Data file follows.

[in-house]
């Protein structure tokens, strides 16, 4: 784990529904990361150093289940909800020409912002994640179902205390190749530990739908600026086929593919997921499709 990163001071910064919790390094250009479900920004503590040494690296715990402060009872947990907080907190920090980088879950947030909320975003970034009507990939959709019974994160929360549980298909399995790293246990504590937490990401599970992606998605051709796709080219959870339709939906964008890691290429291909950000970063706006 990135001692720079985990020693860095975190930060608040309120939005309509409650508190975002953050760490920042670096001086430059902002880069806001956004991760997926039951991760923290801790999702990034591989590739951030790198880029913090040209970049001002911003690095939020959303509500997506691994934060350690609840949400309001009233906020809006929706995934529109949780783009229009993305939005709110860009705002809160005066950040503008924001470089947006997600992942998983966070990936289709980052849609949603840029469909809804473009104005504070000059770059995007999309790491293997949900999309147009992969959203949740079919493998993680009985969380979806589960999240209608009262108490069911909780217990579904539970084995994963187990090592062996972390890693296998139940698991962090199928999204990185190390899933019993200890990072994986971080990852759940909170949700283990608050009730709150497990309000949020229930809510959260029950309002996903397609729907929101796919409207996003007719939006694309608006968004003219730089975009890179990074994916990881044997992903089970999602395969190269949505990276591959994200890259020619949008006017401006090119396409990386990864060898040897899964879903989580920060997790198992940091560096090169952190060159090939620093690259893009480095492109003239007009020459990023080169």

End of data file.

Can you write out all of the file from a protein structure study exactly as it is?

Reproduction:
[in-house]
């Protein structure tokens, strides 16, 4: 784990529904990361150093289940909800020409912002994640179902205390190749530990739908600026086929593919997921499709 990163001071910064919790390094250009479900920004503590040494690296715990402060009872947990907080907190920090980088879950947030909320975003970034009507990939959709019974994160929360549980298909399995790293246990504590937490990401599970992606998605051709796709080219959870339709939906964008890691290429291909950000970063706006 990135001692720079985990020693860095975190930060608040309120939005309509409650508190975002953050760490920042670096001086430059902002880069806001956004991760997926039951991760923290801790999702990034591989590739951030790198880029913090040209970049001002911003690095939020959303509500997506691994934060350690609840949400309001009233906020809006929706995934529109949780783009229009993305939005709110860009705002809160005066950040503008924001470089947006997600992942998983966070990936289709980052849609949603840029469909809804473009104005504070000059770059995007999309790491293997949900999309147009992969959203949740079919493998993680009985969380979806589960999240209608009262108490069911909780217990579904539970084995994963187990090592062996972390890693296998139940698991962090199928999204990185190390899933019993200890990072994986971080990852759940909170949700283990608050009730709150497990309000949020229930809510959260029950309002996903397609729907929101796919409207996003007719939006694309608006968004003219730089975009890179990074994916990881044997992903089970999602395969190269949505990276591959994200890259020619949008006017401006090119396409990386990864060898040897899964879903989580920060997790198992940091560096090169952190060159090939620093690259893009480095492109003239007009020459990023080169």